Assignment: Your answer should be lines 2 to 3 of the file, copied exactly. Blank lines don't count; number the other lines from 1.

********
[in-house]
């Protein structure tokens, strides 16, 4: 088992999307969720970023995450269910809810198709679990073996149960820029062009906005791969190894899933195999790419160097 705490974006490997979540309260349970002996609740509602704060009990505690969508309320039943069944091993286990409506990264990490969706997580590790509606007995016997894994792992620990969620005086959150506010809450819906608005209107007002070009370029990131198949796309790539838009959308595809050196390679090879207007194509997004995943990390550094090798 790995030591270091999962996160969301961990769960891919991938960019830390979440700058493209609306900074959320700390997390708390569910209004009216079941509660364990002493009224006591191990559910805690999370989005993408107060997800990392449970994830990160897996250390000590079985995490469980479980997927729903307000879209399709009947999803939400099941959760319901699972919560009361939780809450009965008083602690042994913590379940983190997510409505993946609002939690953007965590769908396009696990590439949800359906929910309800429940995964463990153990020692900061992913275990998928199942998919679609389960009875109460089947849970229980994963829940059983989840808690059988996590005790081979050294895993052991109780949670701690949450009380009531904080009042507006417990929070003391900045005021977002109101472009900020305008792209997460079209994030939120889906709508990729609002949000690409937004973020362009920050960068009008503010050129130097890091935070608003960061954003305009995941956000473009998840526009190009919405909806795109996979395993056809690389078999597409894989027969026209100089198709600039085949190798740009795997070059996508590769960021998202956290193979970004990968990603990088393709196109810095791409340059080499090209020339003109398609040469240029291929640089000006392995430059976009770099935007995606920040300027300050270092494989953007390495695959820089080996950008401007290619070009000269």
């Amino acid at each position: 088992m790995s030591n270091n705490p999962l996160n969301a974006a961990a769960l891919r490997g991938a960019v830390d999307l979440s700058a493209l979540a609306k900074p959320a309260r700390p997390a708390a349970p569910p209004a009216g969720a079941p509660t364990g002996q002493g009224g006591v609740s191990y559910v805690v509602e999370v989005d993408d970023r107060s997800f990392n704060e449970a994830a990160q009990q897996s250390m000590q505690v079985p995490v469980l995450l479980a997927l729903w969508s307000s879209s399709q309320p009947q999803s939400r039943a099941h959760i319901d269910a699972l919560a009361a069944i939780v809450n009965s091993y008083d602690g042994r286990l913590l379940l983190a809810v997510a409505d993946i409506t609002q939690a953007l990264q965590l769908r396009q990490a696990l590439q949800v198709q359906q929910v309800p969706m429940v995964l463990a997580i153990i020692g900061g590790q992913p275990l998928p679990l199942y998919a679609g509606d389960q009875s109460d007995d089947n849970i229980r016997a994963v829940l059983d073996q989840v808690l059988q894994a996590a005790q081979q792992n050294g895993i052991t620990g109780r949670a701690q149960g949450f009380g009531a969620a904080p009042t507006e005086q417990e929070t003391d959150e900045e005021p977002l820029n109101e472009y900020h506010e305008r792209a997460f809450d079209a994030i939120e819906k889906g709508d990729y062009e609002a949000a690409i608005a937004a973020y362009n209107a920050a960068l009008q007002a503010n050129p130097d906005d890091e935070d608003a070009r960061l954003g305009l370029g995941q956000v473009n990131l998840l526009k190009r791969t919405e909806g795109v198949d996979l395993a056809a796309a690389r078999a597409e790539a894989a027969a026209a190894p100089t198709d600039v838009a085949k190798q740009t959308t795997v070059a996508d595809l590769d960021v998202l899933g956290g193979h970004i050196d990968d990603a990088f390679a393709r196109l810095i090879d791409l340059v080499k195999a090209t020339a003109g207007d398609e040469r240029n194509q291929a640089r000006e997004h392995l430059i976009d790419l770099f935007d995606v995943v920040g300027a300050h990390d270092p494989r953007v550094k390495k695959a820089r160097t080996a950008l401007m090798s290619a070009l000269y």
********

């Protein structure tokens, strides 16, 4: 088992999307969720970023995450269910809810198709679990073996149960820029062009906005791969190894899933195999790419160097 705490974006490997979540309260349970002996609740509602704060009990505690969508309320039943069944091993286990409506990264990490969706997580590790509606007995016997894994792992620990969620005086959150506010809450819906608005209107007002070009370029990131198949796309790539838009959308595809050196390679090879207007194509997004995943990390550094090798 790995030591270091999962996160969301961990769960891919991938960019830390979440700058493209609306900074959320700390997390708390569910209004009216079941509660364990002493009224006591191990559910805690999370989005993408107060997800990392449970994830990160897996250390000590079985995490469980479980997927729903307000879209399709009947999803939400099941959760319901699972919560009361939780809450009965008083602690042994913590379940983190997510409505993946609002939690953007965590769908396009696990590439949800359906929910309800429940995964463990153990020692900061992913275990998928199942998919679609389960009875109460089947849970229980994963829940059983989840808690059988996590005790081979050294895993052991109780949670701690949450009380009531904080009042507006417990929070003391900045005021977002109101472009900020305008792209997460079209994030939120889906709508990729609002949000690409937004973020362009920050960068009008503010050129130097890091935070608003960061954003305009995941956000473009998840526009190009919405909806795109996979395993056809690389078999597409894989027969026209100089198709600039085949190798740009795997070059996508590769960021998202956290193979970004990968990603990088393709196109810095791409340059080499090209020339003109398609040469240029291929640089000006392995430059976009770099935007995606920040300027300050270092494989953007390495695959820089080996950008401007290619070009000269």
């Amino acid at each position: 088992m790995s030591n270091n705490p999962l996160n969301a974006a961990a769960l891919r490997g991938a960019v830390d999307l979440s700058a493209l979540a609306k900074p959320a309260r700390p997390a708390a349970p569910p209004a009216g969720a079941p509660t364990g002996q002493g009224g006591v609740s191990y559910v805690v509602e999370v989005d993408d970023r107060s997800f990392n704060e449970a994830a990160q009990q897996s250390m000590q505690v079985p995490v469980l995450l479980a997927l729903w969508s307000s879209s399709q309320p009947q999803s939400r039943a099941h959760i319901d269910a699972l919560a009361a069944i939780v809450n009965s091993y008083d602690g042994r286990l913590l379940l983190a809810v997510a409505d993946i409506t609002q939690a953007l990264q965590l769908r396009q990490a696990l590439q949800v198709q359906q929910v309800p969706m429940v995964l463990a997580i153990i020692g900061g590790q992913p275990l998928p679990l199942y998919a679609g509606d389960q009875s109460d007995d089947n849970i229980r016997a994963v829940l059983d073996q989840v808690l059988q894994a996590a005790q081979q792992n050294g895993i052991t620990g109780r949670a701690q149960g949450f009380g009531a969620a904080p009042t507006e005086q417990e929070t003391d959150e900045e005021p977002l820029n109101e472009y900020h506010e305008r792209a997460f809450d079209a994030i939120e819906k889906g709508d990729y062009e609002a949000a690409i608005a937004a973020y362009n209107a920050a960068l009008q007002a503010n050129p130097d906005d890091e935070d608003a070009r960061l954003g305009l370029g995941q956000v473009n990131l998840l526009k190009r791969t919405e909806g795109v198949d996979l395993a056809a796309a690389r078999a597409e790539a894989a027969a026209a190894p100089t198709d600039v838009a085949k190798q740009t959308t795997v070059a996508d595809l590769d960021v998202l899933g956290g193979h970004i050196d990968d990603a990088f390679a393709r196109l810095i090879d791409l340059v080499k195999a090209t020339a003109g207007d398609e040469r240029n194509q291929a640089r000006e997004h392995l430059i976009d790419l770099f935007d995606v995943v920040g300027a300050h990390d270092p494989r953007v550094k390495k695959a820089r160097t080996a950008l401007m090798s290619a070009l000269y």